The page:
David Sheley, University of Utah
In this thesis I develop the novel theory of transmitted PS migration and show that PS transmitted arrivals in a Gulf of Mexico VSP data set can be migrated to accurately image a salt sheet even though the receiver array is below the transmitting boundary. I also show that migrating transmitted arrivals is effective in illuminating the base of an ore body invisible to PP reflections. In general, interfaces nearly perpendicular to wavepath propagation, and therefore invisible to PP reflections, can be imaged by migration of PS transmitted waves. These results suggest that migration of PS transmitted waves opens up new opportunities in imaging nearly vertical impedance boundaries that are typically invisible to conventional reflection imaging of crosswell and VSP data.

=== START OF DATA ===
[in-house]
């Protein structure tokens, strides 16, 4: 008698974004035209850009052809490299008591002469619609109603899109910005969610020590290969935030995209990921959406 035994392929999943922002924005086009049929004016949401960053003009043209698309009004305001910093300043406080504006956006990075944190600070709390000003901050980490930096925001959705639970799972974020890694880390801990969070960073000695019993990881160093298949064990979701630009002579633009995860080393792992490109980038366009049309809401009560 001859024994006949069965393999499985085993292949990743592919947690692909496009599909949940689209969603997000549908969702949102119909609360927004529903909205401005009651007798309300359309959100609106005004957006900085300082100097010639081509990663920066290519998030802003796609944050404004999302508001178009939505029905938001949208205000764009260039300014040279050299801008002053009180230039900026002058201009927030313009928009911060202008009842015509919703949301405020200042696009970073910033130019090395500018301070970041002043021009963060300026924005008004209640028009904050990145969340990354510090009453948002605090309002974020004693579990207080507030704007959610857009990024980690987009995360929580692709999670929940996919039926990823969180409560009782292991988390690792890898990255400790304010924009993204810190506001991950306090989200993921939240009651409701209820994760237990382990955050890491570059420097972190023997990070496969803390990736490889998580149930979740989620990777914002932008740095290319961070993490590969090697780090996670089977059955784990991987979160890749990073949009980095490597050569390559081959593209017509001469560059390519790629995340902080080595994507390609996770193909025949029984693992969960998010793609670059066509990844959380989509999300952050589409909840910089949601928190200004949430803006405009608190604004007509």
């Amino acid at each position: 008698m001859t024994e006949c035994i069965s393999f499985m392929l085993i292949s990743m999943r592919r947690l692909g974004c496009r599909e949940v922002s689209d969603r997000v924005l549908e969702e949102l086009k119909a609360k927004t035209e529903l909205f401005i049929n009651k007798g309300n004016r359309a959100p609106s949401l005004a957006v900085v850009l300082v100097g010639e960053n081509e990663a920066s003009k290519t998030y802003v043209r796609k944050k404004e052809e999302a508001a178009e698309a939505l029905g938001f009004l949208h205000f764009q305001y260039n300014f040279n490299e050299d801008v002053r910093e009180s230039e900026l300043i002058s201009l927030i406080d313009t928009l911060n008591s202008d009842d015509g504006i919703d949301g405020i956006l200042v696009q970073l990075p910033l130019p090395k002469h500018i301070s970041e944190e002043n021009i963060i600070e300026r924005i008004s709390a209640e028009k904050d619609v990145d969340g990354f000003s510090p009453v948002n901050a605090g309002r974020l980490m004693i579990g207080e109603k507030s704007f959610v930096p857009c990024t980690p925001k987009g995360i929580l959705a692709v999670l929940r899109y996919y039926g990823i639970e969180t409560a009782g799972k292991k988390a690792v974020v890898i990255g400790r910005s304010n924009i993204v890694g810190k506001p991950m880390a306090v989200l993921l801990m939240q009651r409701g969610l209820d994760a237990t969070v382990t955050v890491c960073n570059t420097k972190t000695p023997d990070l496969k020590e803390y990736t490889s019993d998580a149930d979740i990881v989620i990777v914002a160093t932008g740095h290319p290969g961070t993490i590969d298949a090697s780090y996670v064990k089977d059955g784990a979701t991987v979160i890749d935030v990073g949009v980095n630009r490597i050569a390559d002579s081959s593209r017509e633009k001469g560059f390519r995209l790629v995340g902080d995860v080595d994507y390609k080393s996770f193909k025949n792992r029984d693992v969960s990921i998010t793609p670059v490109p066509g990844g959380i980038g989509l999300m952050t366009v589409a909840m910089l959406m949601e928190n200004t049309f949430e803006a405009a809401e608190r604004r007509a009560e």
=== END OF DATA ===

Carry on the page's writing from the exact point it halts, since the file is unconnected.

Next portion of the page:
I also present a new interferometric method, denoted as reduced-time migration, which uses the arrival-time difference between the direct P-wave and subsequent events to increase migration accuracy. Reduced-time migration removes static time shifts in the data, decreases the focusing error due to an incorrect migration velocity model, and relocates reflection or PS transmission events to be closer to their true positions. Synthetic- and field-data examples for crosswell and VSP geometries show that reduced-time migration is noticeably more accurate than conventional migration. This suggests that reduced-time migration may improve the accuracy of migrated images for any data set with static problems or with uncertain knowledge of the migration velocity model.